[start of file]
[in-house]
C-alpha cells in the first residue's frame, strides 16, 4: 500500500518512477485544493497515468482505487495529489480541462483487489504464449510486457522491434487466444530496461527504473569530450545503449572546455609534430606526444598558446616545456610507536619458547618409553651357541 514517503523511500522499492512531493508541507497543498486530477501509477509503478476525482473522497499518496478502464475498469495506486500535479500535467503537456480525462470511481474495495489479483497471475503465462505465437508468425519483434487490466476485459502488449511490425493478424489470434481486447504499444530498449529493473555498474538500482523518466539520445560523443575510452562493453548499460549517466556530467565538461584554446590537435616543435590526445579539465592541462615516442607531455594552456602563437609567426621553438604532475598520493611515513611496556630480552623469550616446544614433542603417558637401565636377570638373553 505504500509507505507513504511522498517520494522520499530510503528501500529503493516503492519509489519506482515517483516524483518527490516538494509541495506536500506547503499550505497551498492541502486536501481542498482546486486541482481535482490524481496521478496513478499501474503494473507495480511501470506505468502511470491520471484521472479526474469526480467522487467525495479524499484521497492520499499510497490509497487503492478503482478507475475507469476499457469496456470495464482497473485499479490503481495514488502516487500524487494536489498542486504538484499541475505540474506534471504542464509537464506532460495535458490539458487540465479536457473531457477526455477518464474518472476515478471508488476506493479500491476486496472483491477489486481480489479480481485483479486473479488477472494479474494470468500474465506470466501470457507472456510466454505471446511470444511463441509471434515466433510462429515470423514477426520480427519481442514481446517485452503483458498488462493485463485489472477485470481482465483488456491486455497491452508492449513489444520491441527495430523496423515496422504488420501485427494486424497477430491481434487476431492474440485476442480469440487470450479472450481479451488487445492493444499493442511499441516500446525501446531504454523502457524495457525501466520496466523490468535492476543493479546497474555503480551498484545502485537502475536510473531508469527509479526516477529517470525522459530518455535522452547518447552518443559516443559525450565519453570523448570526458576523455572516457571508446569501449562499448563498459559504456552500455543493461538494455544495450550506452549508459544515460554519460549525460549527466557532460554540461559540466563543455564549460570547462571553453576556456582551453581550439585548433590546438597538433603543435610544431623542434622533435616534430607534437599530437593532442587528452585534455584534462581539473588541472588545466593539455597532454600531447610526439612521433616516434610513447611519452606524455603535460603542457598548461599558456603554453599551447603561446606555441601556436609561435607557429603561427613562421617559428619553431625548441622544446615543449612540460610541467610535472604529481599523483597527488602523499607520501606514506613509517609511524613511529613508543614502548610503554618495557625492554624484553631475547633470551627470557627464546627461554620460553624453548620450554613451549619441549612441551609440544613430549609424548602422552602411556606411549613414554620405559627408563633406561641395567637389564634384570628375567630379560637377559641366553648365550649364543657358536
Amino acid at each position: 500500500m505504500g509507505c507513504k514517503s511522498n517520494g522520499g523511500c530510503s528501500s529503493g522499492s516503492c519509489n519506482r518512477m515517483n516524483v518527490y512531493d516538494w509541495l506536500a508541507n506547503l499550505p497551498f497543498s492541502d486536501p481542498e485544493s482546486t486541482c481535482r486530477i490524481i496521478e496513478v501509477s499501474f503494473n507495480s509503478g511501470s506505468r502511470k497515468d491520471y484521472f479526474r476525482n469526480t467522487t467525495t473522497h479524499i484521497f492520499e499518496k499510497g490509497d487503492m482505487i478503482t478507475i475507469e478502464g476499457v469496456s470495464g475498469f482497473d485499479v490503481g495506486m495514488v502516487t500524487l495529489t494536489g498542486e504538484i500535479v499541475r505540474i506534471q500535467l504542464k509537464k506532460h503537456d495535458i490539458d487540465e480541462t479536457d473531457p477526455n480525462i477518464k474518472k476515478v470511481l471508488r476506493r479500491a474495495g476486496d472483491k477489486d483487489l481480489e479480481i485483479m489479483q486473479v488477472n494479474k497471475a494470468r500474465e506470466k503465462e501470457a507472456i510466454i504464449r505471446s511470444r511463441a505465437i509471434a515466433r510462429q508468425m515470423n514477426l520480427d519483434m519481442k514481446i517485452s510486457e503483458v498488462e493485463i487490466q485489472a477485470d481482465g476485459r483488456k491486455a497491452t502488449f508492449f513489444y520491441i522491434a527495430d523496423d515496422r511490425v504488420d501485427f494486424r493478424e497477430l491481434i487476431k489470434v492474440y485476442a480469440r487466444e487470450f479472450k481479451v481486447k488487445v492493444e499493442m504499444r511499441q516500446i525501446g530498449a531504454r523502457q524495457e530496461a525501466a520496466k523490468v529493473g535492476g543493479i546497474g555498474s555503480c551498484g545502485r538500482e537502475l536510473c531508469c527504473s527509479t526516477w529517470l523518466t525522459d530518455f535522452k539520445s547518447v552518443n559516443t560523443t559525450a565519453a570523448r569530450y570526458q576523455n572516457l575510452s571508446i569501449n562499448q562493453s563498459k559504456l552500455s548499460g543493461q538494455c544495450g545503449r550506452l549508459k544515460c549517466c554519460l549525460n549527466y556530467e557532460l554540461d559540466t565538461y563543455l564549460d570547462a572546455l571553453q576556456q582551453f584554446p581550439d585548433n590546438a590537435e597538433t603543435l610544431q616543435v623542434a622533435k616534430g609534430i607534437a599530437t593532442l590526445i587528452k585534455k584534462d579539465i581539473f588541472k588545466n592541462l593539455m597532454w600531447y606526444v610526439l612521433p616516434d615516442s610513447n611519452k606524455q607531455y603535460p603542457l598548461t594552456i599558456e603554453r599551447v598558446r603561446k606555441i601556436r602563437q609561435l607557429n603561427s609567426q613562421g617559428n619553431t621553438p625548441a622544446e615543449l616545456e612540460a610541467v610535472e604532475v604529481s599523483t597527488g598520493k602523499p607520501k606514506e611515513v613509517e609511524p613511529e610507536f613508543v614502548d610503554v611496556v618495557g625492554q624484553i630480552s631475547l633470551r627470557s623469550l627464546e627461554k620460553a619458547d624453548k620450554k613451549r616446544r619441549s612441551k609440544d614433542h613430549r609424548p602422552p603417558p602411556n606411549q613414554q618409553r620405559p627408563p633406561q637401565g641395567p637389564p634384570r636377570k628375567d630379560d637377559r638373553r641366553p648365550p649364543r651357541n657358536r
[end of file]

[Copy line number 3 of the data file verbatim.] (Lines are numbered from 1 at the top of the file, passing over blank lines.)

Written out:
Amino acid at each position: 500500500m505504500g509507505c507513504k514517503s511522498n517520494g522520499g523511500c530510503s528501500s529503493g522499492s516503492c519509489n519506482r518512477m515517483n516524483v518527490y512531493d516538494w509541495l506536500a508541507n506547503l499550505p497551498f497543498s492541502d486536501p481542498e485544493s482546486t486541482c481535482r486530477i490524481i496521478e496513478v501509477s499501474f503494473n507495480s509503478g511501470s506505468r502511470k497515468d491520471y484521472f479526474r476525482n469526480t467522487t467525495t473522497h479524499i484521497f492520499e499518496k499510497g490509497d487503492m482505487i478503482t478507475i475507469e478502464g476499457v469496456s470495464g475498469f482497473d485499479v490503481g495506486m495514488v502516487t500524487l495529489t494536489g498542486e504538484i500535479v499541475r505540474i506534471q500535467l504542464k509537464k506532460h503537456d495535458i490539458d487540465e480541462t479536457d473531457p477526455n480525462i477518464k474518472k476515478v470511481l471508488r476506493r479500491a474495495g476486496d472483491k477489486d483487489l481480489e479480481i485483479m489479483q486473479v488477472n494479474k497471475a494470468r500474465e506470466k503465462e501470457a507472456i510466454i504464449r505471446s511470444r511463441a505465437i509471434a515466433r510462429q508468425m515470423n514477426l520480427d519483434m519481442k514481446i517485452s510486457e503483458v498488462e493485463i487490466q485489472a477485470d481482465g476485459r483488456k491486455a497491452t502488449f508492449f513489444y520491441i522491434a527495430d523496423d515496422r511490425v504488420d501485427f494486424r493478424e497477430l491481434i487476431k489470434v492474440y485476442a480469440r487466444e487470450f479472450k481479451v481486447k488487445v492493444e499493442m504499444r511499441q516500446i525501446g530498449a531504454r523502457q524495457e530496461a525501466a520496466k523490468v529493473g535492476g543493479i546497474g555498474s555503480c551498484g545502485r538500482e537502475l536510473c531508469c527504473s527509479t526516477w529517470l523518466t525522459d530518455f535522452k539520445s547518447v552518443n559516443t560523443t559525450a565519453a570523448r569530450y570526458q576523455n572516457l575510452s571508446i569501449n562499448q562493453s563498459k559504456l552500455s548499460g543493461q538494455c544495450g545503449r550506452l549508459k544515460c549517466c554519460l549525460n549527466y556530467e557532460l554540461d559540466t565538461y563543455l564549460d570547462a572546455l571553453q576556456q582551453f584554446p581550439d585548433n590546438a590537435e597538433t603543435l610544431q616543435v623542434a622533435k616534430g609534430i607534437a599530437t593532442l590526445i587528452k585534455k584534462d579539465i581539473f588541472k588545466n592541462l593539455m597532454w600531447y606526444v610526439l612521433p616516434d615516442s610513447n611519452k606524455q607531455y603535460p603542457l598548461t594552456i599558456e603554453r599551447v598558446r603561446k606555441i601556436r602563437q609561435l607557429n603561427s609567426q613562421g617559428n619553431t621553438p625548441a622544446e615543449l616545456e612540460a610541467v610535472e604532475v604529481s599523483t597527488g598520493k602523499p607520501k606514506e611515513v613509517e609511524p613511529e610507536f613508543v614502548d610503554v611496556v618495557g625492554q624484553i630480552s631475547l633470551r627470557s623469550l627464546e627461554k620460553a619458547d624453548k620450554k613451549r616446544r619441549s612441551k609440544d614433542h613430549r609424548p602422552p603417558p602411556n606411549q613414554q618409553r620405559p627408563p633406561q637401565g641395567p637389564p634384570r636377570k628375567d630379560d637377559r638373553r641366553p648365550p649364543r651357541n657358536r